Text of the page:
3 Reasons for Leaders to Consider Expanding Your Strategy Team

3 Reasons for Leaders to Consider Expanding Your Strategy Team
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Expanding Your Strategy Team
When leaders think about their next strategy retreat, they often think about limiting participation in the strategy design process to make the logistics and discussions easier.  We think you should consider expanding your strategy team if you want to create a clear, implementable and agreed-upon strategy that people will fully execute.

Strategy Matters
It is hard to succeed without a winning plan.  Our organizational alignment research found that strategy accounts for 31% of the difference between high and low performing organizations in terms of profitable revenue growth, customer retention, leadership effectiveness, and employee engagement.

Most Strategies Do Not Get Fully Implemented
Designing an effective business strategy, however, is no small order. Just ask the leaders who have tried and failed to put a strategy in place that actually works. We know from IBM research that less than 10% of even well-formulated strategies are executed effectively.

There are so many things that can derail your business strategy from taking you where you want to go. For example, if your organizational culture or talent management strategies are not aligned with your business strategy, your chances for successful strategy implementation are low. But first things first…

Strategic Clarity
Clear strategies are understood, believable and implementable. We maintain that the benefits of expanding your strategy team greatly outweigh the costs.  If you want to get people on board, your strategy team should not be made up of just the few executives in the C-Suite. They may know what their company needs to do to thrive at a high level, but they often underestimate a necessary step — clearly translating big strategies into clear and aligned actions where the work gets done in the trenches.

Three Reasons to Consider Expanding Your Strategy Team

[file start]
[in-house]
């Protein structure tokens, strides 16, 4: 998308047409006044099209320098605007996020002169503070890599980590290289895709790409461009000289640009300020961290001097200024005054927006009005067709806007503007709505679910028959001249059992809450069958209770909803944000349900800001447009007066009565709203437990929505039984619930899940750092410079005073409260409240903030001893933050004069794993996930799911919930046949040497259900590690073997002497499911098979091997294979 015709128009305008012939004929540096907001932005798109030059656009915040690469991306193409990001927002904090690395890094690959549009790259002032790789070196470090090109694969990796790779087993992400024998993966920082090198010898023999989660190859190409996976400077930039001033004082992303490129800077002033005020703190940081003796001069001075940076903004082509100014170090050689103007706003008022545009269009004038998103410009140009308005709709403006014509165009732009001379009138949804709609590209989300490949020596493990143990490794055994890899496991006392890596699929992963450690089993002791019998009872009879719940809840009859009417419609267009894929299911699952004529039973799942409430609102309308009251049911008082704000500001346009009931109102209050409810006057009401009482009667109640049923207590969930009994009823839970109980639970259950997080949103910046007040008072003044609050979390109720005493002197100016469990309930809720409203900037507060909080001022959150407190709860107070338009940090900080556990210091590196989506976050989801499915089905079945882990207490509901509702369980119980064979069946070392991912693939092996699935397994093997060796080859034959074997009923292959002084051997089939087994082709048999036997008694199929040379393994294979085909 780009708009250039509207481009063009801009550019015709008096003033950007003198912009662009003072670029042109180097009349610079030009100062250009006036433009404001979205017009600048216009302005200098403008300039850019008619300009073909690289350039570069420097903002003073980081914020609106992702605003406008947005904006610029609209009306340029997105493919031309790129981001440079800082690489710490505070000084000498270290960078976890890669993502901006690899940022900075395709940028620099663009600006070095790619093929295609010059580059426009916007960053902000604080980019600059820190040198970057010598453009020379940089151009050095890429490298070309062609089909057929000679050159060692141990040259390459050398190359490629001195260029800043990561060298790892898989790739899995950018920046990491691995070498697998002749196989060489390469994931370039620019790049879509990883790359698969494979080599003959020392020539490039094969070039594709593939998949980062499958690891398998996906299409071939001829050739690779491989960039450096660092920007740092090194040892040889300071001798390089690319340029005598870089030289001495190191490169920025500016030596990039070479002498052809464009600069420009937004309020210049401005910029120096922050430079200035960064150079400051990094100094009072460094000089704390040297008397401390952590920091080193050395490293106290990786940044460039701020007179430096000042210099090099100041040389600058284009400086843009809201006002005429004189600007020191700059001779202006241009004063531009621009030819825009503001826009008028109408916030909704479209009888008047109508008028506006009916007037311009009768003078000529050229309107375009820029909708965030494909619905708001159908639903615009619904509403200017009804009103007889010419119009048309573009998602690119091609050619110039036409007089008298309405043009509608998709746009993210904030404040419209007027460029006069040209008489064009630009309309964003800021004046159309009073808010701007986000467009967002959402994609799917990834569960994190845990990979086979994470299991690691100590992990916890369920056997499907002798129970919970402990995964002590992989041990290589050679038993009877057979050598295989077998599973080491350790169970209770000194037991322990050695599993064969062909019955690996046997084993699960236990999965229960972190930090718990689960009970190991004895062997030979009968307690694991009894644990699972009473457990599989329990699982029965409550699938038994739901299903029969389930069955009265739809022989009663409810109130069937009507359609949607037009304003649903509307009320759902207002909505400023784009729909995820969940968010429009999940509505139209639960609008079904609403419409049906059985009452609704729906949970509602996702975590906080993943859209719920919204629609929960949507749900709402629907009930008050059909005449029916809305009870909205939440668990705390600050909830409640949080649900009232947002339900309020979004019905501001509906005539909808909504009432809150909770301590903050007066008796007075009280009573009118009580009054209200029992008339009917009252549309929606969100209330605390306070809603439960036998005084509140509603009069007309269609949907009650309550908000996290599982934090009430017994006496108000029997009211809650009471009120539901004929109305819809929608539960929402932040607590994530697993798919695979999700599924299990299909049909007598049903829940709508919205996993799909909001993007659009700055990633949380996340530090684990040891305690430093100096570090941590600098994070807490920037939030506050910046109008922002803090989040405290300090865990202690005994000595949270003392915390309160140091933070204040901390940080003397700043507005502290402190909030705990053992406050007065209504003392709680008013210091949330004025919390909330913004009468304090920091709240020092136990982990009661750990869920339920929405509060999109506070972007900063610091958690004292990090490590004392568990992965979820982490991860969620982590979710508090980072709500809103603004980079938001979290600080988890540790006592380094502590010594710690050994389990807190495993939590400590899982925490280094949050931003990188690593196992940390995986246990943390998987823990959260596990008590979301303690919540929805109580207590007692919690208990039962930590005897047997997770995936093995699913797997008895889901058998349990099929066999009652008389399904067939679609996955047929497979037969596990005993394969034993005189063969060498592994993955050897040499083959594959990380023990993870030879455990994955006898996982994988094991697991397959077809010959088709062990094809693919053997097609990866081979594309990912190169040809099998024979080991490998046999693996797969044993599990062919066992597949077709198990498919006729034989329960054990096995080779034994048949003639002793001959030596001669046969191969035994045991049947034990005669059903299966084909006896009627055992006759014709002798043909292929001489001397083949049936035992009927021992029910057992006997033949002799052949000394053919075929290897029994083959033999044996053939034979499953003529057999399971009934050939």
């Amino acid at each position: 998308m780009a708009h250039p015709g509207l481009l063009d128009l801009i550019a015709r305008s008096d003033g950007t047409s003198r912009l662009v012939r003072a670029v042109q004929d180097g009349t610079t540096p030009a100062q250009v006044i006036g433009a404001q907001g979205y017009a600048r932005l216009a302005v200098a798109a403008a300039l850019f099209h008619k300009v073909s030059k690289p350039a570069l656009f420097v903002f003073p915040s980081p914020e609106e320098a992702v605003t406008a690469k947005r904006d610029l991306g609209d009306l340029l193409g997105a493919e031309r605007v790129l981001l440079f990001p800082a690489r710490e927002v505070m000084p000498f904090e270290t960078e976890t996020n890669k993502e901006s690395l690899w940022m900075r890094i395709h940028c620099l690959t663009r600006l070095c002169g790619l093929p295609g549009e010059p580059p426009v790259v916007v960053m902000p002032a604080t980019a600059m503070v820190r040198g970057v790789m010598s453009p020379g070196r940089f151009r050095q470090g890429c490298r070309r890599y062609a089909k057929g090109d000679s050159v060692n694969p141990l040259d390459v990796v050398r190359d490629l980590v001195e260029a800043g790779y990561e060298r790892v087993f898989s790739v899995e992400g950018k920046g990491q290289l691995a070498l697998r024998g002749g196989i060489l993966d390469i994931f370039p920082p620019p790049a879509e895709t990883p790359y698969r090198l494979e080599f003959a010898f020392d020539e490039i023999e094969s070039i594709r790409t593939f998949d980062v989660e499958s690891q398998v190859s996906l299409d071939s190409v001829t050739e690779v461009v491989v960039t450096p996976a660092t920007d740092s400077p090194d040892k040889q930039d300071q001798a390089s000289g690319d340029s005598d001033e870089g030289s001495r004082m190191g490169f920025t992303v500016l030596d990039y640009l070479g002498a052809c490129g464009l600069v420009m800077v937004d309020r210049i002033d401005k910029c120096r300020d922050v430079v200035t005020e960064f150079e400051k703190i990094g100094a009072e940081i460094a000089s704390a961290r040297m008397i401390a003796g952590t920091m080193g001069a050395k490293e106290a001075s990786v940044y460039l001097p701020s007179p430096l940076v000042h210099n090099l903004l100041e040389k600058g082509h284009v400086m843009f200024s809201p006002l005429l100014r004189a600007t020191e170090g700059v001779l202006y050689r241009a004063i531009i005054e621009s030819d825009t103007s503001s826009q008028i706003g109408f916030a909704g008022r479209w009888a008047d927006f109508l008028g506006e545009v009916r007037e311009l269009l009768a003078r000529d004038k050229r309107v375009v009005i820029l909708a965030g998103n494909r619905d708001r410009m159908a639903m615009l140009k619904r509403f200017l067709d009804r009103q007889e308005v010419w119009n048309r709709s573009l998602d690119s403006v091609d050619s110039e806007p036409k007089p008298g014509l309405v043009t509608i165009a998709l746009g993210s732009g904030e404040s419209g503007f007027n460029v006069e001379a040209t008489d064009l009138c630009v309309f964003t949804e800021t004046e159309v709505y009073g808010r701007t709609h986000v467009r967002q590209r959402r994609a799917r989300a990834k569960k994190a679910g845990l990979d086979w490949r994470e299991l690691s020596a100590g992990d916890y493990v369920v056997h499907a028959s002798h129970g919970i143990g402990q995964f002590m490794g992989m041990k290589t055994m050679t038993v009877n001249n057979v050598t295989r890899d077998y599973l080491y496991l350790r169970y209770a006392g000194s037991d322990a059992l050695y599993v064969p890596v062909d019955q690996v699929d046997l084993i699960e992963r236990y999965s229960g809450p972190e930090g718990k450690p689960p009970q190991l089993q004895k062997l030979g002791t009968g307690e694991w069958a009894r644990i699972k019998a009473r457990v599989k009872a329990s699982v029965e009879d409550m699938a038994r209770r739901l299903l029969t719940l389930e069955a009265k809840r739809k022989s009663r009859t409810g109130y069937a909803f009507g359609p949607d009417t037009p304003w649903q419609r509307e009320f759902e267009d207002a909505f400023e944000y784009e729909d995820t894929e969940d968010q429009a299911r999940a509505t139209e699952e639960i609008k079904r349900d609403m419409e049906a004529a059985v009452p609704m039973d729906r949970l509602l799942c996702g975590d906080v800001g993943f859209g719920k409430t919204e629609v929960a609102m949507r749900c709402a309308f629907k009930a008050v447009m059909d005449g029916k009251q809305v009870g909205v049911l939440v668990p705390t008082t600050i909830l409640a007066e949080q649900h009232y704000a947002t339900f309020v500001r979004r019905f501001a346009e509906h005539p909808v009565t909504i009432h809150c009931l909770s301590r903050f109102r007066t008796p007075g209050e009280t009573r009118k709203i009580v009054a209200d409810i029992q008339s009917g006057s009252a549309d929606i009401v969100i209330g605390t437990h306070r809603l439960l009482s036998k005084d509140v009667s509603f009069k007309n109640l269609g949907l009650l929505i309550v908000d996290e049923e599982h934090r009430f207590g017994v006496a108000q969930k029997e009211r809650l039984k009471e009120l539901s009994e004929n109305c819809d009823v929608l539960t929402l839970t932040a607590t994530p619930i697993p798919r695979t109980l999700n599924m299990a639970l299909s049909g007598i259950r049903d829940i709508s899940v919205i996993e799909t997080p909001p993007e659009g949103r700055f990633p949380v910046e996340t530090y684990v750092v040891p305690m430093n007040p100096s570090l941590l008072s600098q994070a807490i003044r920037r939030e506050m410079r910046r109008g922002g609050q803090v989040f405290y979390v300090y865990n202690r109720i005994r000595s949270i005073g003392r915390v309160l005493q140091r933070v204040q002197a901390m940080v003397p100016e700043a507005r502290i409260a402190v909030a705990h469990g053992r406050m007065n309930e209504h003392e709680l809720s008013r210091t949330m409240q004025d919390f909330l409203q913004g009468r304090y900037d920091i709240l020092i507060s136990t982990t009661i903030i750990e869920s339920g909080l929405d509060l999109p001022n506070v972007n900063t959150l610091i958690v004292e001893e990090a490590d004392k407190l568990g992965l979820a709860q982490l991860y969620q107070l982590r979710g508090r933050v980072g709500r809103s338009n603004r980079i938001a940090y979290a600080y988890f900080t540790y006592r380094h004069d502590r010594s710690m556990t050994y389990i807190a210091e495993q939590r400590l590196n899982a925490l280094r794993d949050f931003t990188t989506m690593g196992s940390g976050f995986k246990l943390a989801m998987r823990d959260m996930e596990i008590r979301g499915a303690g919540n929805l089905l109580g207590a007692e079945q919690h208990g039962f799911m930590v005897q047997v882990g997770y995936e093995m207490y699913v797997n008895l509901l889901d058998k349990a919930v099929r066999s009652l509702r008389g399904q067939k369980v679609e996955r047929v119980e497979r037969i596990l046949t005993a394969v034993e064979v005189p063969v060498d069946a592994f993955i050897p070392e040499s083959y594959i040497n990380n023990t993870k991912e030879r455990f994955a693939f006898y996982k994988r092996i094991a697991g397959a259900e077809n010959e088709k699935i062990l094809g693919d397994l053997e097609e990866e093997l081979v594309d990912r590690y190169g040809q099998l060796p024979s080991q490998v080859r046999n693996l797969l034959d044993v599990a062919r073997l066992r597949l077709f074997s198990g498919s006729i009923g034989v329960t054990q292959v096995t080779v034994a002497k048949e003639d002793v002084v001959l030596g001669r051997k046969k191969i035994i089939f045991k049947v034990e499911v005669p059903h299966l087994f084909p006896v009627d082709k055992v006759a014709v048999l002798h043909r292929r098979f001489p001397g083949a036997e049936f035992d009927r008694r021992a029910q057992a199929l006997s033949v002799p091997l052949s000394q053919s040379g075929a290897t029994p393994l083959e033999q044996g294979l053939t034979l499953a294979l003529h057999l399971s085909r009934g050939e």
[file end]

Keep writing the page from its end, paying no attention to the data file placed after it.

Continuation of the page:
One way to keep the strategy “real” is by expanding your strategy team to include the key players and influencers who will be responsible for the front line implementation.  The most effective strategic planning teams are comprised of a broad group of stakeholders with diverse perspectives. This sets your strategy up to be stronger with a broader base of support at the start. Here are three reasons why:

  1. A More Realistic Perspective
    The more you actively involve those who are closest to your customers, products, partners, and competitors in your strategy design process, the more you can take advantage of immediate and relevant opportunities.  Strategic realism also allows you to greatly reduce the risk of stalled implementation or outright failure.

    A multi-faceted and connected team can better spot new opportunities and highlight meaningful barriers to success that must be addressed.

  2. Ability to Avoid Groupthink
    Expanding your strategy team with people from different geographies, perspectives, backgrounds, and generations allows you to take advantage of the richness of ideas that come with diversity. This allows your strategy to be built in a way that capitalizes on a variety of suggestions, approaches and techniques.

    For executive teams with a domineering leader, this approach can help push through the illusions of unanimity that derails too many strategic plans.

  3. Increased Stakeholder Engagement
    Other than creating strategic clarity, there is nothing more important to successful strategy execution that the active engagement and involvement form those who are responsible for making it happen.  With “buy-in” and support from your broader strategy team, you have ready advocates for the plan throughout the company and team leaders who understand what it will take to be successful.

    Implementation will be far smoother with broad company representation at the start.

The Bottom Line
Strategy documentation and communication does not create stakeholder engagement or buy-in.  Employees consistently report having difficulty fully grasping strategic priorities and their role in achieving them. A small group of C-Suite leaders typically spend months creating strategic plans that sound good in the board room but create ambiguity on the front lines. Broaden your strategy design team to go slow to go fast.

To learn more about how to create a clear and compelling strategy that works, download The Top 3 Things to Do After Your Strategy Retreat

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